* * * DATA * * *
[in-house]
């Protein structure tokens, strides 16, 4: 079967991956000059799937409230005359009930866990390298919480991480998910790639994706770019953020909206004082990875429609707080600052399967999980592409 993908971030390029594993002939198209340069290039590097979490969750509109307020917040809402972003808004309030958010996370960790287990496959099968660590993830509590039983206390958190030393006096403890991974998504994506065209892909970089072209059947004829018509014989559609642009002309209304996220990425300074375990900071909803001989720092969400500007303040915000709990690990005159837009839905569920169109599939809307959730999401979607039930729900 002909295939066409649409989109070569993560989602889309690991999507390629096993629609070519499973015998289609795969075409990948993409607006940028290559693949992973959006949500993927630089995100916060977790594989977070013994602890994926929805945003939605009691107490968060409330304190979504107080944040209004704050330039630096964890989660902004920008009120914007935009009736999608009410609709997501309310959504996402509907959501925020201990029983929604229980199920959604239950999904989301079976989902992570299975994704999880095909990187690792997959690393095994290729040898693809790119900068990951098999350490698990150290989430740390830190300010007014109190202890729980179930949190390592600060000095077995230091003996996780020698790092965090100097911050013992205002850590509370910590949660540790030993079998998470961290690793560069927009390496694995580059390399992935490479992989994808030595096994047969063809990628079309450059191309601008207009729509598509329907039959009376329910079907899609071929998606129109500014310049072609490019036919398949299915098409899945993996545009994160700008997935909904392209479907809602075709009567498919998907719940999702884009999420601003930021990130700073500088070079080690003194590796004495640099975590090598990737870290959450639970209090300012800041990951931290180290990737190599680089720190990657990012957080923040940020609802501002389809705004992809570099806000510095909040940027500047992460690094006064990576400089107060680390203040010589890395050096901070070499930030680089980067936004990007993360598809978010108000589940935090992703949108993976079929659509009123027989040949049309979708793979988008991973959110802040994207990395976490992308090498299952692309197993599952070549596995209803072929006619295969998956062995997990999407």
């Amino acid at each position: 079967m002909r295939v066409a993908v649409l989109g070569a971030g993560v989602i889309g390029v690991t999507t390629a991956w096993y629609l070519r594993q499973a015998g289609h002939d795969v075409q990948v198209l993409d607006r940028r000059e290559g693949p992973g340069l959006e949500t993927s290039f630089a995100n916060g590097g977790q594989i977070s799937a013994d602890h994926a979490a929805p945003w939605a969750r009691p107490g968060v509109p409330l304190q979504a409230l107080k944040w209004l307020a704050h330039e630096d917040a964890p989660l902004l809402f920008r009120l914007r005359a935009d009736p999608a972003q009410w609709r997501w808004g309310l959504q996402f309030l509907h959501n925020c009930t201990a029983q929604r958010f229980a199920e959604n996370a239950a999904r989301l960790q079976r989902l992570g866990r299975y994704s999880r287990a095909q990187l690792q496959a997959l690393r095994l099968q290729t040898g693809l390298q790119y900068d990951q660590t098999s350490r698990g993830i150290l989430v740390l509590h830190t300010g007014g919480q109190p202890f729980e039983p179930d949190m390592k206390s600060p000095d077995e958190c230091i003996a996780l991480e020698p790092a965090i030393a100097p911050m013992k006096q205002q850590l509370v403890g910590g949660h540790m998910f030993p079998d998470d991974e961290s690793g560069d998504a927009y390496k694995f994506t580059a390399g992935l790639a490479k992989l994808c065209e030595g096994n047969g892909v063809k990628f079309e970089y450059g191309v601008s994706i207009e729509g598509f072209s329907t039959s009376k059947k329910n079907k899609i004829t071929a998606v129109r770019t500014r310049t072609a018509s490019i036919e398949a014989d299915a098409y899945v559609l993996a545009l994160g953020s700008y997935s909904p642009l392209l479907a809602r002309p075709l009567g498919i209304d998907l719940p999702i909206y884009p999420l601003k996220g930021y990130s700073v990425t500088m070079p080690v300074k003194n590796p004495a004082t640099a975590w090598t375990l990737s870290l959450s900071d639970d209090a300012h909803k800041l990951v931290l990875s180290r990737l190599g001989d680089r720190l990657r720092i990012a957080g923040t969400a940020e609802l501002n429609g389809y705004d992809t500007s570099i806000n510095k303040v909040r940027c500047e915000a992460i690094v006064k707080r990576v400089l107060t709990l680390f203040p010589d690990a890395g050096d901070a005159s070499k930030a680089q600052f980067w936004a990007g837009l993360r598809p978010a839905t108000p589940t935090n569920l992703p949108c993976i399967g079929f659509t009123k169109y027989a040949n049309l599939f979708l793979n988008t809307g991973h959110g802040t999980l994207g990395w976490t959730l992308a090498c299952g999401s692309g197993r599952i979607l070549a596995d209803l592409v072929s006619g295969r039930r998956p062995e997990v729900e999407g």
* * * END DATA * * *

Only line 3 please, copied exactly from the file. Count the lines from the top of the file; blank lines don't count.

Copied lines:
């Amino acid at each position: 079967m002909r295939v066409a993908v649409l989109g070569a971030g993560v989602i889309g390029v690991t999507t390629a991956w096993y629609l070519r594993q499973a015998g289609h002939d795969v075409q990948v198209l993409d607006r940028r000059e290559g693949p992973g340069l959006e949500t993927s290039f630089a995100n916060g590097g977790q594989i977070s799937a013994d602890h994926a979490a929805p945003w939605a969750r009691p107490g968060v509109p409330l304190q979504a409230l107080k944040w209004l307020a704050h330039e630096d917040a964890p989660l902004l809402f920008r009120l914007r005359a935009d009736p999608a972003q009410w609709r997501w808004g309310l959504q996402f309030l509907h959501n925020c009930t201990a029983q929604r958010f229980a199920e959604n996370a239950a999904r989301l960790q079976r989902l992570g866990r299975y994704s999880r287990a095909q990187l690792q496959a997959l690393r095994l099968q290729t040898g693809l390298q790119y900068d990951q660590t098999s350490r698990g993830i150290l989430v740390l509590h830190t300010g007014g919480q109190p202890f729980e039983p179930d949190m390592k206390s600060p000095d077995e958190c230091i003996a996780l991480e020698p790092a965090i030393a100097p911050m013992k006096q205002q850590l509370v403890g910590g949660h540790m998910f030993p079998d998470d991974e961290s690793g560069d998504a927009y390496k694995f994506t580059a390399g992935l790639a490479k992989l994808c065209e030595g096994n047969g892909v063809k990628f079309e970089y450059g191309v601008s994706i207009e729509g598509f072209s329907t039959s009376k059947k329910n079907k899609i004829t071929a998606v129109r770019t500014r310049t072609a018509s490019i036919e398949a014989d299915a098409y899945v559609l993996a545009l994160g953020s700008y997935s909904p642009l392209l479907a809602r002309p075709l009567g498919i209304d998907l719940p999702i909206y884009p999420l601003k996220g930021y990130s700073v990425t500088m070079p080690v300074k003194n590796p004495a004082t640099a975590w090598t375990l990737s870290l959450s900071d639970d209090a300012h909803k800041l990951v931290l990875s180290r990737l190599g001989d680089r720190l990657r720092i990012a957080g923040t969400a940020e609802l501002n429609g389809y705004d992809t500007s570099i806000n510095k303040v909040r940027c500047e915000a992460i690094v006064k707080r990576v400089l107060t709990l680390f203040p010589d690990a890395g050096d901070a005159s070499k930030a680089q600052f980067w936004a990007g837009l993360r598809p978010a839905t108000p589940t935090n569920l992703p949108c993976i399967g079929f659509t009123k169109y027989a040949n049309l599939f979708l793979n988008t809307g991973h959110g802040t999980l994207g990395w976490t959730l992308a090498c299952g999401s692309g197993r599952i979607l070549a596995d209803l592409v072929s006619g295969r039930r998956p062995e997990v729900e999407g």